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|Subject: AP Photographer Eddie Worth|
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Date Posted: November 13, 2002 1:36:39 EDT
Eddie Worth, a news photographer who covered the battles for western Europe after D-Day and went on to cover the war trials of Nazi leaders, has died at the age of 93.
Worth, who worked for The Associated Press for most of his career, was a legend in the news industry because of his remarkable dedication, energy and knack for getting to the most difficult assignments.
"He was one of the great photographers. A legend," said Horst Faas, AP's senior photo editor based in London.
Relatives said Worth died Sunday. The cause of death was not announced.
Worth worked for AP as a dispatch rider in 1934, also working as a free-lance photographer. His first big success as a photographer came when he hired a plane to obtain pictures of a mine disaster in northern England.
As an AP photographer, Worth covered the events leading up to World War II and got to know some of the top Nazi leaders, including Foreign Minister Joachim von Ribbentrop.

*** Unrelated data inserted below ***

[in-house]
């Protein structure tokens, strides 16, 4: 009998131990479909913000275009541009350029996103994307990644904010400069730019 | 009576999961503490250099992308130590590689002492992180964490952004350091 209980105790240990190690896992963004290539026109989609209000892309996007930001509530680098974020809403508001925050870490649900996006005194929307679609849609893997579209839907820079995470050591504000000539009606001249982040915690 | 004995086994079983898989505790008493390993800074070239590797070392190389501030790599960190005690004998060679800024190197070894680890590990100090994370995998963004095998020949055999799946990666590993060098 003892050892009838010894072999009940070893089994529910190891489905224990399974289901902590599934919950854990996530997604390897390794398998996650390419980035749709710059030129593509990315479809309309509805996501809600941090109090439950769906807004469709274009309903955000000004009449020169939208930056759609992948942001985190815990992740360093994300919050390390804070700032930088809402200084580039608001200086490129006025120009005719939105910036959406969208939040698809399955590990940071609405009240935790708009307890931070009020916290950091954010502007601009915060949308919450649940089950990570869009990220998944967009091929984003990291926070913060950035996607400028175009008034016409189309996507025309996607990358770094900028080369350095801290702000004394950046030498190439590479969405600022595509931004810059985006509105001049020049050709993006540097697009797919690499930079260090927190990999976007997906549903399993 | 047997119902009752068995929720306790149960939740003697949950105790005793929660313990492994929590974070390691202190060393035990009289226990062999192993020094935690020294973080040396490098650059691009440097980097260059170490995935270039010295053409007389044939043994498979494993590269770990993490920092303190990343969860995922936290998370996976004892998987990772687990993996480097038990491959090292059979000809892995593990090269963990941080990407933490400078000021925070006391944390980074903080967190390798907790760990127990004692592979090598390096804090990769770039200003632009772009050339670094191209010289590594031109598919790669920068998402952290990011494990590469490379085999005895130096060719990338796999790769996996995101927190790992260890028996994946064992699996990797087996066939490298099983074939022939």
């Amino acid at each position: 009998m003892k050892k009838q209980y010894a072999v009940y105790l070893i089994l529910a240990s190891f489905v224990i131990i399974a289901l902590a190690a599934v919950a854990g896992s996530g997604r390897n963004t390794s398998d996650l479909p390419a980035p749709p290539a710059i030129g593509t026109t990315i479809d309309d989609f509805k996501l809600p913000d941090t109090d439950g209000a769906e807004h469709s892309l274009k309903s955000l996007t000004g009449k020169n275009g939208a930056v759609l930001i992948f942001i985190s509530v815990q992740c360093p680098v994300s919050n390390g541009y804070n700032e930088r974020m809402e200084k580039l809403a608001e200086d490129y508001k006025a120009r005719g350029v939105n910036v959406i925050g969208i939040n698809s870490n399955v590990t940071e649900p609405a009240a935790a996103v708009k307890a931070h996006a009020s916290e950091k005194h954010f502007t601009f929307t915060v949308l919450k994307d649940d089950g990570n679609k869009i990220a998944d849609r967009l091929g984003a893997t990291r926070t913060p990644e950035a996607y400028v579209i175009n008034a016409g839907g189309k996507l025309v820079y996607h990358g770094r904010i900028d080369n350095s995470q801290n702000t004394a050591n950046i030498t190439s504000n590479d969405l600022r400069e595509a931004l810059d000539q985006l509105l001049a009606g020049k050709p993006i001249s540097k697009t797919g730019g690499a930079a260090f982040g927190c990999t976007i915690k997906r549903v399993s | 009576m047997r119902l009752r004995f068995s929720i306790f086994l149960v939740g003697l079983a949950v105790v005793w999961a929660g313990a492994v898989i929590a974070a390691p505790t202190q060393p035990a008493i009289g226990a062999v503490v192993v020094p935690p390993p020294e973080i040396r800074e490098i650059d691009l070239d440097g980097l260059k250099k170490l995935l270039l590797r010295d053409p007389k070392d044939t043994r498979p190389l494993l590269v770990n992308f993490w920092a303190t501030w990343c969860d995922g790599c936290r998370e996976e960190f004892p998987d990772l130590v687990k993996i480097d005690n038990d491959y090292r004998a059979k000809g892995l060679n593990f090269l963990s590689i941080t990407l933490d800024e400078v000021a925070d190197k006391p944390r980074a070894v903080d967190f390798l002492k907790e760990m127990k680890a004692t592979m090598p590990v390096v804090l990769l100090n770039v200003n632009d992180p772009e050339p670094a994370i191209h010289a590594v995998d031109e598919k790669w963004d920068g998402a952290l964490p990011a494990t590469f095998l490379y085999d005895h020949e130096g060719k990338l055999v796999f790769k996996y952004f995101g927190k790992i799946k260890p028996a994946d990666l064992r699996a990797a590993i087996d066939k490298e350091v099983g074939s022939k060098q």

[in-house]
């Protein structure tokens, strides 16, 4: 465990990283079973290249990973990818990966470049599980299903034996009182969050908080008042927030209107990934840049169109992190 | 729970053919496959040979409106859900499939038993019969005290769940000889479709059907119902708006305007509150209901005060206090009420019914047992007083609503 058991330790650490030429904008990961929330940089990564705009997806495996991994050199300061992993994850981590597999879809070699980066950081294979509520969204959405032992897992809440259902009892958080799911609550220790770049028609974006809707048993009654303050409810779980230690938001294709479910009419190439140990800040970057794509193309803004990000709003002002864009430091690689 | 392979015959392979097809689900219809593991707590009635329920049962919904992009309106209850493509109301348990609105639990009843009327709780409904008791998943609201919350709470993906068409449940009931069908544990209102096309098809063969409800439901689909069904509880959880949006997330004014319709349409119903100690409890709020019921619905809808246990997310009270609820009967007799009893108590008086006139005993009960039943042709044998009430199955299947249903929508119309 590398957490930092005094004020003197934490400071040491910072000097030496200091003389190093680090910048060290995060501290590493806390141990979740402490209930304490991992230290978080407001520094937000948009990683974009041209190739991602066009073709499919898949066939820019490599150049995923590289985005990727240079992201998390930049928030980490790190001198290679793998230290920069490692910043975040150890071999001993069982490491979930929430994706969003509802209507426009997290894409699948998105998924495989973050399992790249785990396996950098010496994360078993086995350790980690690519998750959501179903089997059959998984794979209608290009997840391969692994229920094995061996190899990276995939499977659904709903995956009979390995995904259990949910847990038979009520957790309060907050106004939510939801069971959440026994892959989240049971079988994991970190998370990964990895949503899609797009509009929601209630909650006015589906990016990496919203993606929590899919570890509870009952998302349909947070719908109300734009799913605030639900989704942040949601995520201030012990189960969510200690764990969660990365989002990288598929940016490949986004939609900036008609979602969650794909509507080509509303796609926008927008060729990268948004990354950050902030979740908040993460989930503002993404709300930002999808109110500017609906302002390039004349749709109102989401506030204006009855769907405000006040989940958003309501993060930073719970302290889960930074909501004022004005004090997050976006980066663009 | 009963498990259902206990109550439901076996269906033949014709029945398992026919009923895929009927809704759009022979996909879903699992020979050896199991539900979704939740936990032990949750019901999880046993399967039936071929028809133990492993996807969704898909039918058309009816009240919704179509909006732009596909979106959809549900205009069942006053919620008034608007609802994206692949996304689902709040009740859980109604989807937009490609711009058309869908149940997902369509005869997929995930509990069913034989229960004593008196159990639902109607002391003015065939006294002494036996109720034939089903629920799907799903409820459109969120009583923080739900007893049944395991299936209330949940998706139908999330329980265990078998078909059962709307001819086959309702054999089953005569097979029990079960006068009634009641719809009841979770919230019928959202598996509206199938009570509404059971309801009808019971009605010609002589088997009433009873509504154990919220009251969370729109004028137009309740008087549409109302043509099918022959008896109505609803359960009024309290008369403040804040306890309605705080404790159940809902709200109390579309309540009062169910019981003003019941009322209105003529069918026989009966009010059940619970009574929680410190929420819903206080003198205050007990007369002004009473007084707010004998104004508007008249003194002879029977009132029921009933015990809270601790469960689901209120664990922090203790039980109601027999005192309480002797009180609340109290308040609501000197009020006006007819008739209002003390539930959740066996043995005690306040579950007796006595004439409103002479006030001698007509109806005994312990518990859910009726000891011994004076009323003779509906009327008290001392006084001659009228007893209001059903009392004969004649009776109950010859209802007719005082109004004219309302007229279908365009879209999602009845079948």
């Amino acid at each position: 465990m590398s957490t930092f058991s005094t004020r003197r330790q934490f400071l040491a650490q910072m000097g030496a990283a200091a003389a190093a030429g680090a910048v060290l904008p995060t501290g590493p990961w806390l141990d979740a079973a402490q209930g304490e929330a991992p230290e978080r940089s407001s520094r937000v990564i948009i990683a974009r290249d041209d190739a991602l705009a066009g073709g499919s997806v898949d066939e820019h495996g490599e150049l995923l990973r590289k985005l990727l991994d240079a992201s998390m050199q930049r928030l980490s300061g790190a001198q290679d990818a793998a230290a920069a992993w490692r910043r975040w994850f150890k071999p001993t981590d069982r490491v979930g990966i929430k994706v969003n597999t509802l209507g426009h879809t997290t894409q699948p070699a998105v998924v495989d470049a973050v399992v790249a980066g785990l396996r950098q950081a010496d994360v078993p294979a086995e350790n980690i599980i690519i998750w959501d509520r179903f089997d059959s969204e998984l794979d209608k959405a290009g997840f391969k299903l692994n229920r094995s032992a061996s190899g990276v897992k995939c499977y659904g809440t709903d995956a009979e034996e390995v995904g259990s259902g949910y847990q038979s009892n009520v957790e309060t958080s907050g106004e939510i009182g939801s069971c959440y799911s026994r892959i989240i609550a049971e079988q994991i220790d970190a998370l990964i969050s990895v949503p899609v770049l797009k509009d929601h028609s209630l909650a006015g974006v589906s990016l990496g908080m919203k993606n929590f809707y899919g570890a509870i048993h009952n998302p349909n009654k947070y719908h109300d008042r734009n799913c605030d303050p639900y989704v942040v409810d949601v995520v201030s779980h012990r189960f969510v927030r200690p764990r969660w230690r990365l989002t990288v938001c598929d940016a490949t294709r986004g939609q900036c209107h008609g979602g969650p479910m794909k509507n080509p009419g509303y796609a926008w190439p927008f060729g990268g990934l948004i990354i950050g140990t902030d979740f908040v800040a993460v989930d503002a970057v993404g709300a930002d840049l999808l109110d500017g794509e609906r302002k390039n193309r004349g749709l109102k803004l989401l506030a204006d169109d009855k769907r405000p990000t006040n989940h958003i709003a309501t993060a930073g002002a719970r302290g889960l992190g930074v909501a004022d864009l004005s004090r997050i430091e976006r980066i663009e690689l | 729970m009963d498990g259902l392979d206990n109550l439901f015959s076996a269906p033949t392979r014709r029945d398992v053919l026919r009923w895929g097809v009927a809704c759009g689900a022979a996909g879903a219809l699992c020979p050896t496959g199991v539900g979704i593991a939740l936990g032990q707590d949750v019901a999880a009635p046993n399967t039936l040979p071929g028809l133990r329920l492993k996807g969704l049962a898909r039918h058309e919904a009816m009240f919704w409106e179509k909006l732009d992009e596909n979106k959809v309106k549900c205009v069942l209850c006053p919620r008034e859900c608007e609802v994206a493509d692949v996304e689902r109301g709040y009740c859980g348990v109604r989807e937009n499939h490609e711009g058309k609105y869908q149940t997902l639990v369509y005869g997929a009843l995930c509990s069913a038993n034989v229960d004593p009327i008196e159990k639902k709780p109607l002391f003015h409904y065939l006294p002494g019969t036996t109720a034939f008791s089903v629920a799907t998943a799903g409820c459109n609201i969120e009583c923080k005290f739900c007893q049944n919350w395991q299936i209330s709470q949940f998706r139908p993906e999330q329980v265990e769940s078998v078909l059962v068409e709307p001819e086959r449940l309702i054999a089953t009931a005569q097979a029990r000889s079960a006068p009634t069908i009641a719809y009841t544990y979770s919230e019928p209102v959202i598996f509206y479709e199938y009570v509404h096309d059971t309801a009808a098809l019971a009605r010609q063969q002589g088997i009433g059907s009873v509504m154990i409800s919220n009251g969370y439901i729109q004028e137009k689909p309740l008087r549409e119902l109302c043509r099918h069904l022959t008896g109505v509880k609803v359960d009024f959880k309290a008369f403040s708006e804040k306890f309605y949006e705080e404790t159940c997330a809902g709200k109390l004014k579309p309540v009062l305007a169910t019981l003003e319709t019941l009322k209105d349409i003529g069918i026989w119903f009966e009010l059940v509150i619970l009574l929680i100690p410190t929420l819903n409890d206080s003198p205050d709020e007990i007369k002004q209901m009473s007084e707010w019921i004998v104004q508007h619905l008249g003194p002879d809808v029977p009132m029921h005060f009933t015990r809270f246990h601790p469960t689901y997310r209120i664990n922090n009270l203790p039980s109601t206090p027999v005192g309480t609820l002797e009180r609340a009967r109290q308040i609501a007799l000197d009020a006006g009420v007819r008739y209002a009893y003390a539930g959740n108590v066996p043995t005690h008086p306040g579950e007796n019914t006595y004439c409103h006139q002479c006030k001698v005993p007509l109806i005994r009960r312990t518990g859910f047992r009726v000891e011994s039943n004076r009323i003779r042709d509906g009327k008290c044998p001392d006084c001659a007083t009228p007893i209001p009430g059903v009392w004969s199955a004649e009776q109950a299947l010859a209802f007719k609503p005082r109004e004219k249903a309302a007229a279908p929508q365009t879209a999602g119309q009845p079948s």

One of his most famous images is of the dome of St. Paul's Cathedral looming through the smoke and fire after a German bombing raid on June 7, 1941.
Worth was a combat photographer during the war, landing with Canadian troops in Normandy during the D-Day invasion. He accompanied Allied troops for the rest of the war, covering the battles for France and northern Germany.
The Nazi mayor of Hamburg surrendered to Worth, mistaking him for a British officer, at the end of the war, colleagues said.
In another celebrated incident, Worth was covering the surrender of German forces to Field Marshal Bernard Montgomery in May 1945 when he noticed the date on the surrender document was wrong. He pointed out the mistake to the British commander.
Worth was sent to cover the trial of Nazi leaders in Nuremberg after the war. Editors told him he was going for a week, but he ended up staying for a year.
After the war, Worth continued to cover trouble spots, including the unrest in Cyprus in the 1950s.
"He couldn't walk, he'd run everywhere. He was in perpetual motion," recalled Gerry Warhurst, a retired AP photo editor who worked with Worth.
A funeral service was planned for Monday.
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